"For a lot of the world for whom gaming isn’t their primary hobby, things like adding money adds stakes to events that enhance the emotional experience - like sugar in a cup of coffee"
- Ethan Levy, host of the Deconstructor of Fun Podcast
What are the challenges of blockchain going mainstream?
Javier: “There are different obstacles depending on what we understand as the mainstream. The mainstream benefits that Ethan was describing might target hardcore players who are gambling and using social casino. Going mainstream with hyper casual audiences that are not really familiarized with games, is completely different.
On the short term, even when it comes to adoption of hardcore audience, I think the biggest challenge is the lack of stability. Another issue is that potential customers are not necessarily in the platforms where these products are. In the case of free-to play-games, the audience was already using social networks, and then gaming came to the audience. But the biggest bulk of players who have to become the blockchain audience are not in the blockchain platform yet.”
Ethan: “There are a lot of challenges about being a developer in the blockchain gaming space and that's part of what makes it exciting - and part of what makes it scary. Some of those challenges are regulatory. It is unclear what will be a legal permissible token in the United States and many countries around the world. Can I launch a token? If I launch a token now and it's successful, will the FCC determine it's a security two years from now? That’s a risk, every single investor and game developer needs to be aware of in the country they operate in.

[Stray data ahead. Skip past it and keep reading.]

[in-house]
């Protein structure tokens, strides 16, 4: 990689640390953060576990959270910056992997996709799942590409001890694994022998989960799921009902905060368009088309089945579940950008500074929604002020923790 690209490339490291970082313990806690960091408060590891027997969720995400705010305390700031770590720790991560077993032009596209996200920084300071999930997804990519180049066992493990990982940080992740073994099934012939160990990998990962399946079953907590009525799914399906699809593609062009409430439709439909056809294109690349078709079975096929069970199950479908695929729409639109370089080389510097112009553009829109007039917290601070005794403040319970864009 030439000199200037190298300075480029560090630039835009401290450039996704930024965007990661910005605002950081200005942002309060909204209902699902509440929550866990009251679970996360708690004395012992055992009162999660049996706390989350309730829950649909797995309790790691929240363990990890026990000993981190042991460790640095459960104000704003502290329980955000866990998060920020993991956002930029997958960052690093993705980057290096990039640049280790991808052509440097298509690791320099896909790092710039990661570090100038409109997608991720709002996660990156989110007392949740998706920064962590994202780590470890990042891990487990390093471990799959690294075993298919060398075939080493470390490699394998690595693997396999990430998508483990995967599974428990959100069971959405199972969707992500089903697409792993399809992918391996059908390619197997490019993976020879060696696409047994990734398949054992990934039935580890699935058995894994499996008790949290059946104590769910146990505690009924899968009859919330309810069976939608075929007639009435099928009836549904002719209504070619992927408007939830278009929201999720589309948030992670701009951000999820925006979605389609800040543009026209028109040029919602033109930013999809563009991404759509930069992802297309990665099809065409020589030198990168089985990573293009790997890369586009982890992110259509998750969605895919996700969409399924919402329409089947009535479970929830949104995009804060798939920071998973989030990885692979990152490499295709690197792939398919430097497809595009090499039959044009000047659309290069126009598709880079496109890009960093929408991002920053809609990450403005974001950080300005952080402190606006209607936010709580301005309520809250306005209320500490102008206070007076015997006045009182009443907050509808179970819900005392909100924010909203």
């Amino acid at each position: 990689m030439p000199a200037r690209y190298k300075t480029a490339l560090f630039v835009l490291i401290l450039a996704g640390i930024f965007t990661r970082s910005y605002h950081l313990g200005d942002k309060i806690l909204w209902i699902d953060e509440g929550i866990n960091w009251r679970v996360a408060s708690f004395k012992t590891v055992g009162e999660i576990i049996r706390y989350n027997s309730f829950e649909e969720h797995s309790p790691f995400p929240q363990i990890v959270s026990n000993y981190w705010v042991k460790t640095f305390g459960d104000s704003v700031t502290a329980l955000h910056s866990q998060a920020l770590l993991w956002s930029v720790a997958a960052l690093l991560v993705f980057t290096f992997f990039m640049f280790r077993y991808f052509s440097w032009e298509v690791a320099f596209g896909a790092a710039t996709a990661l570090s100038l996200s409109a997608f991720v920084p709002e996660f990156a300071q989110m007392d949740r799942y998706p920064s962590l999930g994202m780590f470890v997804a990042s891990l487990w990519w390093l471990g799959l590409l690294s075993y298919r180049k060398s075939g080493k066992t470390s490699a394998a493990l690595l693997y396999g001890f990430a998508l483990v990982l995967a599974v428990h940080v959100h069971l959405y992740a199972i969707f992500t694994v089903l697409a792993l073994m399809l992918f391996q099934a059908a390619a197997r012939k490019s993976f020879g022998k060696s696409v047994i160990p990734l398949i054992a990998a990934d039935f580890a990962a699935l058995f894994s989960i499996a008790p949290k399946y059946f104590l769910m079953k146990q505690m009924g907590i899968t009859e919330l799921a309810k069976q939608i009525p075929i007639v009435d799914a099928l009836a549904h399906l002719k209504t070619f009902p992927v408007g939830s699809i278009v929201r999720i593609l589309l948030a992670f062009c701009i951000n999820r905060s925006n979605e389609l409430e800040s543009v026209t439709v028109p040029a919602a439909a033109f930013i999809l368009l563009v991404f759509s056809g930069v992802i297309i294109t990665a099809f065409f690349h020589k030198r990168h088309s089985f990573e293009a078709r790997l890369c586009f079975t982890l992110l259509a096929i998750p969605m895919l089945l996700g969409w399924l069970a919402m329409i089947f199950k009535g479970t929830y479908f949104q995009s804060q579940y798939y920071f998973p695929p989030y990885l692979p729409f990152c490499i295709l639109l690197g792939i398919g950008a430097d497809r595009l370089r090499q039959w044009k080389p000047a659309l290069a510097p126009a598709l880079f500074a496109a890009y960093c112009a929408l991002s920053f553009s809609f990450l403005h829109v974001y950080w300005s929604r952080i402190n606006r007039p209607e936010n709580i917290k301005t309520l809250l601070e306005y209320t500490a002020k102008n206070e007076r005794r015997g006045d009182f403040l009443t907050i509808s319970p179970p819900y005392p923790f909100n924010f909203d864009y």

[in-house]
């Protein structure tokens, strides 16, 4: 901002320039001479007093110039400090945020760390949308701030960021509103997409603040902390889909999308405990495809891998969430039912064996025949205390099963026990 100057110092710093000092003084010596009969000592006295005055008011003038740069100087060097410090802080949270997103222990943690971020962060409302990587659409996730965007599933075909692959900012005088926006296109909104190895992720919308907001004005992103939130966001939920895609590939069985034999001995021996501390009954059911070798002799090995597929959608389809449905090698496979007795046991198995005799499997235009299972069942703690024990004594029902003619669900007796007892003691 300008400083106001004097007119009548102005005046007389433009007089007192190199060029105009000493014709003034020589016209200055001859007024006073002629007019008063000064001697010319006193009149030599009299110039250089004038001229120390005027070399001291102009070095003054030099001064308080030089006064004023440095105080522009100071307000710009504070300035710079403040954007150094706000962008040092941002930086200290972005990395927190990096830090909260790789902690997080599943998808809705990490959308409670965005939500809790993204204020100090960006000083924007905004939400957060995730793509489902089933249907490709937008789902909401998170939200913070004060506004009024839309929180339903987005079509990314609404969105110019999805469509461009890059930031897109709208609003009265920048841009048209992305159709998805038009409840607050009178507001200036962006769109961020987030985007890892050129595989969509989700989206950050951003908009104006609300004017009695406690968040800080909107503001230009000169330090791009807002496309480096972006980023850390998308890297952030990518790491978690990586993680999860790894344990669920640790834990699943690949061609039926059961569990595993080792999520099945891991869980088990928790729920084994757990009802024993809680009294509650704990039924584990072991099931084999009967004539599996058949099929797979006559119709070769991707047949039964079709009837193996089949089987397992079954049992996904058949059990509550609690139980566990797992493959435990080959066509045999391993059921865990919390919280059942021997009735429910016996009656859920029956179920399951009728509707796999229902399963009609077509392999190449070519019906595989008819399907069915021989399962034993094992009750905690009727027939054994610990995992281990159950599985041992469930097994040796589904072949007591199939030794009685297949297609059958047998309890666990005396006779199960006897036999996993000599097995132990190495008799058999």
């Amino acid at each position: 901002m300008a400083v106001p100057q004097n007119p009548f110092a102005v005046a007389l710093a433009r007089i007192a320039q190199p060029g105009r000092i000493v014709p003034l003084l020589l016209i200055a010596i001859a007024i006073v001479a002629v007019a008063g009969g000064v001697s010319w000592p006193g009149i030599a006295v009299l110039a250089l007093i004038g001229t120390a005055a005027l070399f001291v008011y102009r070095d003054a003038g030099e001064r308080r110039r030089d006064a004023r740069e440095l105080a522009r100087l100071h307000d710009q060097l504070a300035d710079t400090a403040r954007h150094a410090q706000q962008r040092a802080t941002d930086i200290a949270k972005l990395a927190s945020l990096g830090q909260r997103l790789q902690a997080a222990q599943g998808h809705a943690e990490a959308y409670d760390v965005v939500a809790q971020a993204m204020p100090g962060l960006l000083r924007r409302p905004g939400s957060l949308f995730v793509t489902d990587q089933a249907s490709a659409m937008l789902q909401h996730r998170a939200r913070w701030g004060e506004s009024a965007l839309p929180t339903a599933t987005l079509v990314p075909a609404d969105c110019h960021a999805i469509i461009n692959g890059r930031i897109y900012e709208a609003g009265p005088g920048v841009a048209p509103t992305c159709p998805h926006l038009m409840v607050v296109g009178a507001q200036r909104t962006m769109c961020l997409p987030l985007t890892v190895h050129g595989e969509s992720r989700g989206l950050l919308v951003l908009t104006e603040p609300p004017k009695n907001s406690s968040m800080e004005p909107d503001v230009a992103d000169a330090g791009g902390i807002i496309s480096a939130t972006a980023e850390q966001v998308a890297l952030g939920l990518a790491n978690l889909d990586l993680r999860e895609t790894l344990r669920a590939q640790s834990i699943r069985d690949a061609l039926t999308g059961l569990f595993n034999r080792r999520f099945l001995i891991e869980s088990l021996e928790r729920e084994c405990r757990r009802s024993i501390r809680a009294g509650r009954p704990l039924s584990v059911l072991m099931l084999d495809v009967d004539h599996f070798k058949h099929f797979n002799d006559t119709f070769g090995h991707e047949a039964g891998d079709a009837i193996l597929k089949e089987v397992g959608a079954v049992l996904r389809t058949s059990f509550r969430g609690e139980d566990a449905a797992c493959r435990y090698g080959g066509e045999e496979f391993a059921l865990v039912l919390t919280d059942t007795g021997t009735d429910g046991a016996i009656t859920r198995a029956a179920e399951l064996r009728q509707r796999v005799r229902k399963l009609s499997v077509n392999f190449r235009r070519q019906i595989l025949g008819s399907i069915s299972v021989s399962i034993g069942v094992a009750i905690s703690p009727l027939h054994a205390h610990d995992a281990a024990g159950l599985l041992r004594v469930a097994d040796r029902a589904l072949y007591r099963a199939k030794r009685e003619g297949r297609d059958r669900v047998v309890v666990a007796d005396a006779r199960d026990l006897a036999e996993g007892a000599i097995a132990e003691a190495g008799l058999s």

Another challenge is unclear platform rules. If I want to access the biggest gaming audience in the world, which is mobile gamers, I don't know what is permissible on Apple or on Google. And so that means you have developers taking risks, doing what they think is right. Sometimes they get approved, and sometimes they submit a bug fix update and their approval's taken away. It’s a challenging environment to be a developer in because it's still unclear.
There are risks all around, but every risk to me as an entrepreneur is also an opportunity, right? Everything that I look at and I say, ‘that's hard,’ is also a problem that could be solved that could become a revenue generating company, if you solve it."
"Everything that I look at and I say, ‘that's hard,’ is also a problem that could be solved that could become a revenue generating company, if you solve it"
- Ethan Levy, host of the Deconstructor of Fun Podcast
What does the industry need to do to being blockchain gaming mainstream?
Javier: “There are three things that need to improve - adoption (the amount of people interacting with these products), stability, and protection for customers. Protection for customers will need clear regulatory policy - from policy makers, stores, and all sorts of providers. Stability depends on the developers reaching expertise establishing something stable - so far, I think nobody has found the formula to make these products continually perform well. Regarding adoption, blockchain providers need to double down on making it accessible for regular audiences or audiences that are not crypto funds already.”